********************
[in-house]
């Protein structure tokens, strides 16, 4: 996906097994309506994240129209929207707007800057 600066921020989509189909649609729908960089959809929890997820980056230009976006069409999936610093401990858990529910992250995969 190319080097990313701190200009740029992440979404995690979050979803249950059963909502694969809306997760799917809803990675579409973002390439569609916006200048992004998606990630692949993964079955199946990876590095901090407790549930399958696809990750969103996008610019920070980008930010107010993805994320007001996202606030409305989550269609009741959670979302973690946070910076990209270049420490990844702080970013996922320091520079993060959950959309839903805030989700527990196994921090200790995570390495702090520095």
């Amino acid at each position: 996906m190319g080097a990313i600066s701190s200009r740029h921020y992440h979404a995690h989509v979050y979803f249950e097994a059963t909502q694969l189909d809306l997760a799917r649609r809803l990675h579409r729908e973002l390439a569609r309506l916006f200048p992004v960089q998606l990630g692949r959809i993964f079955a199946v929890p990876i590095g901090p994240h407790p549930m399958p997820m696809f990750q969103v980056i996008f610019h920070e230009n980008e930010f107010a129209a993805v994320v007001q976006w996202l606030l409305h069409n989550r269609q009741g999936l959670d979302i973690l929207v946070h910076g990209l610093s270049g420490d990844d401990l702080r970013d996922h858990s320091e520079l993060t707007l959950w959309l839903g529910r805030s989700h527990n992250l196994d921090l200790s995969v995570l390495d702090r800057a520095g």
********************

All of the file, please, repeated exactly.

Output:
[in-house]
């Protein structure tokens, strides 16, 4: 996906097994309506994240129209929207707007800057 600066921020989509189909649609729908960089959809929890997820980056230009976006069409999936610093401990858990529910992250995969 190319080097990313701190200009740029992440979404995690979050979803249950059963909502694969809306997760799917809803990675579409973002390439569609916006200048992004998606990630692949993964079955199946990876590095901090407790549930399958696809990750969103996008610019920070980008930010107010993805994320007001996202606030409305989550269609009741959670979302973690946070910076990209270049420490990844702080970013996922320091520079993060959950959309839903805030989700527990196994921090200790995570390495702090520095």
């Amino acid at each position: 996906m190319g080097a990313i600066s701190s200009r740029h921020y992440h979404a995690h989509v979050y979803f249950e097994a059963t909502q694969l189909d809306l997760a799917r649609r809803l990675h579409r729908e973002l390439a569609r309506l916006f200048p992004v960089q998606l990630g692949r959809i993964f079955a199946v929890p990876i590095g901090p994240h407790p549930m399958p997820m696809f990750q969103v980056i996008f610019h920070e230009n980008e930010f107010a129209a993805v994320v007001q976006w996202l606030l409305h069409n989550r269609q009741g999936l959670d979302i973690l929207v946070h910076g990209l610093s270049g420490d990844d401990l702080r970013d996922h858990s320091e520079l993060t707007l959950w959309l839903g529910r805030s989700h527990n992250l196994d921090l200790s995969v995570l390495d702090r800057a520095g």